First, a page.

chuck out the baby with the bathwater. Something of the kind to which I was party, and unsuccessful in influencing, was the rebranding of the School logo. Personally I could never see why more than 300 years of history, and a badge and motto – Ne Wonne Ne Ne’er Shalle in one of its versions – which had long been good enough for school, town and the entire Holmesdale Valley – should be one baby disappearing with the soapsuds. But disappear it did, along with the legend ‘REI’ beneath the redesigned castle logo, which was replaced by ‘RGS’ – of which there were, and are, quite a number (the Royal Grammar Schools) up and down the land. At least tradition is maintained by what remains of the Old Reigatian Association; and, anachronistically, in the ‘milk bottle top’ prefects’ badges. Heaven forfend that I should be a Luddite, however much I may value tradition and continuity, but once or twice in this piece I’ve mentioned the concept of handing on torches. I just have a nagging fear that amid the tumultuous pace of 21st Century life, buffeted by the gales of rapid change and individuals’ desire to make a mark, we occasionally lose sight of the fact that we may be torchbearers, but our time in the role can only be brief: for every one of us is just a tiny part of something overarching, infinitely larger and more important. I loved the way that marvellous man, the late astronomer and philosopher Carl Sagan, suggested in his memorable work ‘Cosmos’ (1981) that we are all grains of sand on “… the shores of the cosmic ocean … this Cosmos in which we float like a mote of dust in the morning sky”. Or as Andrew Sullivan wrote, rather more pithily, during his time at the School and also in a nod in The Sunday Times to those long-gone days: “perspective is a key word in the end”. And now there is another handover, and more new stewardship: in their turn the school Houses are rebranded, reinvigorated, reborn; and for a time their members too become custodians and torchbearers, as they inaugurate a proud, brand new tradition. On the wave of excitement and commitment you have inspired in these heady summer days of 2013: hail Bird, Cranston, Hodgson and Williamson! Long may you live and prosper.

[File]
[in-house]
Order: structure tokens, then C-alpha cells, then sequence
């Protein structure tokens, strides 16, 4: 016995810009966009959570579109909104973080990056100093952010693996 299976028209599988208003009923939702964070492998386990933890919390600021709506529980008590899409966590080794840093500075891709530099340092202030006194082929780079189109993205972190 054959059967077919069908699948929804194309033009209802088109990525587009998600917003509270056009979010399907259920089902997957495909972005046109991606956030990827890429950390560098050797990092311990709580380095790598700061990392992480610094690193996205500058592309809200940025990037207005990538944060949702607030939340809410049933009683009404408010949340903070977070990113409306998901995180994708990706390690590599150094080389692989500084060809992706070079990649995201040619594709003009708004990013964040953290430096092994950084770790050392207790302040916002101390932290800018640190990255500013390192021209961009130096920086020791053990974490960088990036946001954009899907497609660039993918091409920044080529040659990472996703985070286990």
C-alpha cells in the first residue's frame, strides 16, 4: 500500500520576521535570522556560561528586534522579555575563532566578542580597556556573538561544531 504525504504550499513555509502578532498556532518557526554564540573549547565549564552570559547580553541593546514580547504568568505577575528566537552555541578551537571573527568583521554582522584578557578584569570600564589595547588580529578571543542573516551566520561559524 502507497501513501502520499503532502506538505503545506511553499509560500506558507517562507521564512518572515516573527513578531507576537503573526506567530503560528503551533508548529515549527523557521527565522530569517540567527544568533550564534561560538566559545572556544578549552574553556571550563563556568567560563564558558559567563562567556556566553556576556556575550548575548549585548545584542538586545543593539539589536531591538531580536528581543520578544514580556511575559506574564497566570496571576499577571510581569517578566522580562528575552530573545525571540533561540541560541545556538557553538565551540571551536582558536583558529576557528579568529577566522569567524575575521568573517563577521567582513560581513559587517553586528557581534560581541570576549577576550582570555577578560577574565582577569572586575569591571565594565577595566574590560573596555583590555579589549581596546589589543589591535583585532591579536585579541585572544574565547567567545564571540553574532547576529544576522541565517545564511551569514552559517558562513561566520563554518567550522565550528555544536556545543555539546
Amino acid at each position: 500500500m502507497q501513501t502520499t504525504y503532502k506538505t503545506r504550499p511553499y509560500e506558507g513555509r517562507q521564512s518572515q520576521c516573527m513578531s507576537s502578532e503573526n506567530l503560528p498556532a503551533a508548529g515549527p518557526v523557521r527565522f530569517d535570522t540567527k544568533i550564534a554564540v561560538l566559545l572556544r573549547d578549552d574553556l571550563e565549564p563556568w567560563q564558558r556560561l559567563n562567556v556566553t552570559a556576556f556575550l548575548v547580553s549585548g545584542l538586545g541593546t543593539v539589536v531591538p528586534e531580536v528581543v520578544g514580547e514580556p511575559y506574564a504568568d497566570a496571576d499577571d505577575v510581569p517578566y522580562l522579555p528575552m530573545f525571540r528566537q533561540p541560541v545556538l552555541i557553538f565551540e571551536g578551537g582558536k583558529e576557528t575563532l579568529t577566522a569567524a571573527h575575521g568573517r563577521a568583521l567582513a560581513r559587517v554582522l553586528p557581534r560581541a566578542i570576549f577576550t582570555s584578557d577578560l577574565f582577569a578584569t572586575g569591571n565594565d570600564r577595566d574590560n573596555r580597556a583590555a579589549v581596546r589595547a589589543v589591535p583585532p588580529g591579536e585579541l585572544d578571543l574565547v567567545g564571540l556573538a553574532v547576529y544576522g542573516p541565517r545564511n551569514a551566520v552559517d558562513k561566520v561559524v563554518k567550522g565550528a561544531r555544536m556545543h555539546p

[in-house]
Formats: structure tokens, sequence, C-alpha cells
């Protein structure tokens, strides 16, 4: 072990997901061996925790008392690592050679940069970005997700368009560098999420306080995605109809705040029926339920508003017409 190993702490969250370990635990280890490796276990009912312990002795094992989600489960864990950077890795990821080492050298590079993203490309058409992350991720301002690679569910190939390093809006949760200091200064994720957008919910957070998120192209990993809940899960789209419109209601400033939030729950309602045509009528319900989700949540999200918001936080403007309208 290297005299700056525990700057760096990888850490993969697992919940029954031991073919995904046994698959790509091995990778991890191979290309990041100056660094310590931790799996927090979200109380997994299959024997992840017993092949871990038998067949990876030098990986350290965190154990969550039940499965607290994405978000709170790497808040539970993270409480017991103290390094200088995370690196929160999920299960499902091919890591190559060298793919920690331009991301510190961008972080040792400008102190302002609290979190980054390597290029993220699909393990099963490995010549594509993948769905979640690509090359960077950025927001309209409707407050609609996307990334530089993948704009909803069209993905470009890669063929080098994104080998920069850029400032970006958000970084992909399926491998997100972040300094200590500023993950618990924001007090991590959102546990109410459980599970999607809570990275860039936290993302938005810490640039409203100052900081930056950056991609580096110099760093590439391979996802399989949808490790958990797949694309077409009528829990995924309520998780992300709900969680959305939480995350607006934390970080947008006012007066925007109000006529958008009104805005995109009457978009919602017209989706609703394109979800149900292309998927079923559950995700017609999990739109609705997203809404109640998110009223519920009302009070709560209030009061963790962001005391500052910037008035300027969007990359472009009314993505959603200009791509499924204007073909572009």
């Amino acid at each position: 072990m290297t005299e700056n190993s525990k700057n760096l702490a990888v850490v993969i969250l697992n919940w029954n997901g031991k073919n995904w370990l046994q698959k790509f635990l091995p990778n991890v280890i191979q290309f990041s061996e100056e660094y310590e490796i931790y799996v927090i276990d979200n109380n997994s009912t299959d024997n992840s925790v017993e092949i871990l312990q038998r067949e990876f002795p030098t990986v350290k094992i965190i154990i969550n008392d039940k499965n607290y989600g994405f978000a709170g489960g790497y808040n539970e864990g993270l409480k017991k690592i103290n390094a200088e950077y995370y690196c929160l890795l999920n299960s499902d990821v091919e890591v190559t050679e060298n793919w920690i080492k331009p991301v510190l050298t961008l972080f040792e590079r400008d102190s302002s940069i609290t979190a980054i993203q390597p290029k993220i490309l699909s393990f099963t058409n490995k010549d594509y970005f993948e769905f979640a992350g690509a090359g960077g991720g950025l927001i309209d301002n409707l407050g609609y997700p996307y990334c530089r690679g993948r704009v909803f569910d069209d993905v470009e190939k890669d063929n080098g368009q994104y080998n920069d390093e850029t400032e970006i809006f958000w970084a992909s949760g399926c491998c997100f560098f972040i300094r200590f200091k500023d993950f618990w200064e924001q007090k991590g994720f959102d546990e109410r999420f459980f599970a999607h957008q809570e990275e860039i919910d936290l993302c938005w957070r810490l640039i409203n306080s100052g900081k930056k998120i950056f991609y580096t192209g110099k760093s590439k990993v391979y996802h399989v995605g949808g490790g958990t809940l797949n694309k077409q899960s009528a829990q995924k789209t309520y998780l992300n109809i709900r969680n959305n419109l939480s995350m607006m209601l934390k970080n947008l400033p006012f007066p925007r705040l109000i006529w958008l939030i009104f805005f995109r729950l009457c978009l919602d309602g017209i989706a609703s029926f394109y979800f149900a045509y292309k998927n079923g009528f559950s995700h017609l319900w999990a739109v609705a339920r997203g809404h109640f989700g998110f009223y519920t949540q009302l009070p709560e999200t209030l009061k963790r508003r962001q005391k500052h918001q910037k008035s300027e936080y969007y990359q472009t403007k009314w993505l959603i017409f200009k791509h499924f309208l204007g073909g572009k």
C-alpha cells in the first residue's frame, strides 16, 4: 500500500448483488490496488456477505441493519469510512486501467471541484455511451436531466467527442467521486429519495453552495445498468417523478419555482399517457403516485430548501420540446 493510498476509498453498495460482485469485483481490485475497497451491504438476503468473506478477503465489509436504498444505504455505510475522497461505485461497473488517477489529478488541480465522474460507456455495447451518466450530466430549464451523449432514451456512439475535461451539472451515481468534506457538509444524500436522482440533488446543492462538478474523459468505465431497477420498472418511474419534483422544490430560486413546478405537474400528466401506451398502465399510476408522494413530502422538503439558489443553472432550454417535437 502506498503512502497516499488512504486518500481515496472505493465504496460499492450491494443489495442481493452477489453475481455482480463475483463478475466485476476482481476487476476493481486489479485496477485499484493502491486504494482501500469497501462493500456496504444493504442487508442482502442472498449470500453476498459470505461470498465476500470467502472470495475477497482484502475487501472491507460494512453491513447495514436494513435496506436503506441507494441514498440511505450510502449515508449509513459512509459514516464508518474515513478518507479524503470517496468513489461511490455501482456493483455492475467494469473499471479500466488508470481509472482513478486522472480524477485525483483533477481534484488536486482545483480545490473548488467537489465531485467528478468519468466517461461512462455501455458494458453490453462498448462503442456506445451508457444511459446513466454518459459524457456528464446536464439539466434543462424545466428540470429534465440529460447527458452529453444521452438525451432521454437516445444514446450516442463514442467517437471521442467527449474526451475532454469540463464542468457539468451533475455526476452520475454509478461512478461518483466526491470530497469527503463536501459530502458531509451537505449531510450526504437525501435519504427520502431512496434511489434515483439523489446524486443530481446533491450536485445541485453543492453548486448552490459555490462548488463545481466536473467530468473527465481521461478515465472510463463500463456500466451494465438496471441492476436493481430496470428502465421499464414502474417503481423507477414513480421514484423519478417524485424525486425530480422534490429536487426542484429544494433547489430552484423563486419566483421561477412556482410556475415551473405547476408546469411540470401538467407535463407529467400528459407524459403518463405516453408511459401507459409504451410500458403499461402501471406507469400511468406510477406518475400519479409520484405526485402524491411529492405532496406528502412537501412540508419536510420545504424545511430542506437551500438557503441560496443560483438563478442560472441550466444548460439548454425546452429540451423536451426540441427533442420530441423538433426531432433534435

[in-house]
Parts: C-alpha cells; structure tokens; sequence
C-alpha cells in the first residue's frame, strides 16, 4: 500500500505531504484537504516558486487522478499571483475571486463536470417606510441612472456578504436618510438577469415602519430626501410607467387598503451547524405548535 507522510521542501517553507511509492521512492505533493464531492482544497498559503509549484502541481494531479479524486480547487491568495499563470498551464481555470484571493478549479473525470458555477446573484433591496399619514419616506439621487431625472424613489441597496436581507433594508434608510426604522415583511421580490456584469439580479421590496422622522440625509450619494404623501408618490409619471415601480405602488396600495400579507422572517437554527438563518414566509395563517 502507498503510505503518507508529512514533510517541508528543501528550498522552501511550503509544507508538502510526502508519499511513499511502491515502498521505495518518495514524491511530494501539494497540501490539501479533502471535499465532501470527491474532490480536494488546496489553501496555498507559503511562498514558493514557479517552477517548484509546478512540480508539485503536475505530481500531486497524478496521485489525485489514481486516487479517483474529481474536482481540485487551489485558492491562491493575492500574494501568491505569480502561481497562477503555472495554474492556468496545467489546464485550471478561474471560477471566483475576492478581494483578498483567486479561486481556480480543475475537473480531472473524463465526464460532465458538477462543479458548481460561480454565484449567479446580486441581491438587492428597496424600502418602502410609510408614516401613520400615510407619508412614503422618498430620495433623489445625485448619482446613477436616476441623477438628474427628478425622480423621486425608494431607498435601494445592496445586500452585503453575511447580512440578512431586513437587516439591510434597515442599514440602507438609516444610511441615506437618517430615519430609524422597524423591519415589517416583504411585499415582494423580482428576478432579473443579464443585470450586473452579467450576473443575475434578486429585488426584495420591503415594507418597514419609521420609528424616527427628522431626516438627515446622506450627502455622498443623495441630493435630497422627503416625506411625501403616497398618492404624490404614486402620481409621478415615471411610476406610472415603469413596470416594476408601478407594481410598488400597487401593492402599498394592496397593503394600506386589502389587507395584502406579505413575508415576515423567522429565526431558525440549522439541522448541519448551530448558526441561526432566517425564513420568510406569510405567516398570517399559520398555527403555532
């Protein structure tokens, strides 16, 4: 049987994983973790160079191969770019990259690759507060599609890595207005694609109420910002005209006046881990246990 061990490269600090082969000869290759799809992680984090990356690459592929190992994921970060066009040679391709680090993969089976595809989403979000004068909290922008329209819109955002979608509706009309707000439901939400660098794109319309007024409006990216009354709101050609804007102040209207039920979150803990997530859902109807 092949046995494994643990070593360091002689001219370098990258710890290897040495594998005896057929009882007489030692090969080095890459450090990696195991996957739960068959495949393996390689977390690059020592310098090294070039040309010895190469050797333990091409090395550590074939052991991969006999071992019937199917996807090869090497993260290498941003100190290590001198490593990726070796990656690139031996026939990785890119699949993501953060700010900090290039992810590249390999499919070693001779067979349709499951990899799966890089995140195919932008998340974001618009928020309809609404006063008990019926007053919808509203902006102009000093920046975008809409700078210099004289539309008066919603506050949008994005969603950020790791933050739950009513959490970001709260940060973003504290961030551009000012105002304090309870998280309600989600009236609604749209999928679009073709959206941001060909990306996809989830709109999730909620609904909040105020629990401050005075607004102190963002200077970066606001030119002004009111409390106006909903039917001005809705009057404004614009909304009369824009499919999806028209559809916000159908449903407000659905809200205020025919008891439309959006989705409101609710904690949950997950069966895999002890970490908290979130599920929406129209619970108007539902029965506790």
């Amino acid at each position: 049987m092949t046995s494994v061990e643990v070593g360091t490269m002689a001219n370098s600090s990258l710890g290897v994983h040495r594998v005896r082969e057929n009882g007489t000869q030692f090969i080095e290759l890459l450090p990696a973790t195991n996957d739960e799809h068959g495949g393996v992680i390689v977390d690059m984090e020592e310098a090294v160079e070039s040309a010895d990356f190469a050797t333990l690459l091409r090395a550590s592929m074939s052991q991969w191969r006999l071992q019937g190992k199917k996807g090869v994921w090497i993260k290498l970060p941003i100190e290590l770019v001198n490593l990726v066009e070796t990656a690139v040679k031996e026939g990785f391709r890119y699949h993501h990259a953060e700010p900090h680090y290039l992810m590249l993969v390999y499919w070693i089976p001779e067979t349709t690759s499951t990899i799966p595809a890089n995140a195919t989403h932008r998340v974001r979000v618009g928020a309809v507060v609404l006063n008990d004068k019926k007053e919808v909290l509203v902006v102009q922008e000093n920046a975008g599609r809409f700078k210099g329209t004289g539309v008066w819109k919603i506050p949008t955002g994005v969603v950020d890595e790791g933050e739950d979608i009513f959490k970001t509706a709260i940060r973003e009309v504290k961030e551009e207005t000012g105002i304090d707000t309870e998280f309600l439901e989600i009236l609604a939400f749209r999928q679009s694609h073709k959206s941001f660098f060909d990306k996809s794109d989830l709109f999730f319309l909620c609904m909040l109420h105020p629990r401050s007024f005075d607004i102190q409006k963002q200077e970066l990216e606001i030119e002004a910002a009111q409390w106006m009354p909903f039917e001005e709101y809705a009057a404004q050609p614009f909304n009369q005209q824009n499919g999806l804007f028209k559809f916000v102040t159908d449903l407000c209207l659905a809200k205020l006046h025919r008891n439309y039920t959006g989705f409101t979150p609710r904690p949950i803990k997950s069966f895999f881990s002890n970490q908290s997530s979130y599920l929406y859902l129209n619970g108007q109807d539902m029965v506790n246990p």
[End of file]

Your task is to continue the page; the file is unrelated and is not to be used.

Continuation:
David Jones (RGS 1975-2011) 25


T H E R E I G AT I A N 2 013

FEATURES

IN THE MIDDLE EAST WITH THE AUSTRALIAN DEFENCE FORCE Paul Hyder (RGS 1976-1982)

I attended RGS from 1975 to 1982; my year group were the last of the 11+. The following year RGS went Independent. While not the best academically as my school reports will testify I enjoyed practical subjects (wood & metal work) and excelled in the CCF RAF section being awarded the Mitchiner Cup. After leaving RGS I joined the RAF as a Direct Entry Flight Systems Technician and spent some time in the Falkland Islands and was stationed in RAF Germany on Harriers at the time the Berlin Wall came down. At the completion of my 9 year enlistment I migrated to Perth, Australia with my wife Janette and our first child Ben. We lived in Perth for 10 years where I worked in electronics, and then at age 38 I enlisted in the Royal Australian Air Force as an Avionics Technician. I now specialise as an Armament Technician (Gunnie) and maintain the BAE Systems Hawk Mk 127 Lead-In-Fighter Jet Trainer. We have been stationed in Wagga Wagga, Newcastle and Sydney and returned to Perth last year. I have been selected for Overseas Operational Duty twice in my 11 years of Service and this is the story of my last tour.

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9:00AM WEDNESDAY MORNING and I am about to leave home bound for Operational Service in the Middle East with the Australian Defence Force. My bags are packed and as the car arrives to take me to the airport I say my goodbyes to my wife and children. DAY 1 briefings include information on the Base we are currently at, working routine, local customs, and weapons handling tests which we must all pass, we are also issued with additional equipment including Modular Combat Body Armour System (MCBAS), helmet, pouches for medical, ammunition, water, etc. and our personal weapon the Steyr.

MORNING COMES ON DAY 2 all too soon and after breakfast back on the bus for more lectures. Today we learn about Afghanistan, its history, local customs and cultures, the role of the International Coalition Against Terrorism (ICAT), training the Afghan Security Forces and an introduction to the threat of the Improvised Explosive Device (IED). We also learn about the Australian Bases within Afghanistan, self-preservation in the event of an IED attack both on patrol in convoy and on foot; and actions-on in the event of in-direct rocket attack against the base. DAY 3 starts at 5:30 and is the culmination of all the lectures with practical scenarios. We are to take part in a bullring and are split into 3 groups, approximately 30 in each. Group 1 will participate in a live range practice and zero in the sights of their weapon, the Australian Steyr 5.56mm Assault Rifle.

Group 2 are to complete Tactical Combat Casualty Care (TCCC) and Group 3 will enter the Counter IED Training Lanes. SUNDAY MORNING I report for work, I am the Assistant Base Armament Manager responsible for the storing, handling and transport of any explosives or ammunition within the base. I am also part of a 2 man Improvised Explosive Device Disposal (IEDD) Team responsible for rendering safe any suspicious packages or items found on the base. MONDAYS we regularly visit the bulk explosives store to carry out a stock check and to monitor temperature and humidity. All items are stored in refrigerated shipping containers to prolong their life. TUESDAY is training day when we practise our IEDD techniques.

WHEN WEARING THE BOMB SUIT OUR IQ DROPS TO ZERO AS WE GO INTO AUTO MODE PARTIALLY DUE TO THE OVERALL WEIGHT OF AN ADDITIONAL 40KG AND PARTLY BECAUSE OF THE CLAUSTROPHOBIC ENVIRONMENT THAT WE ARE NOW IN.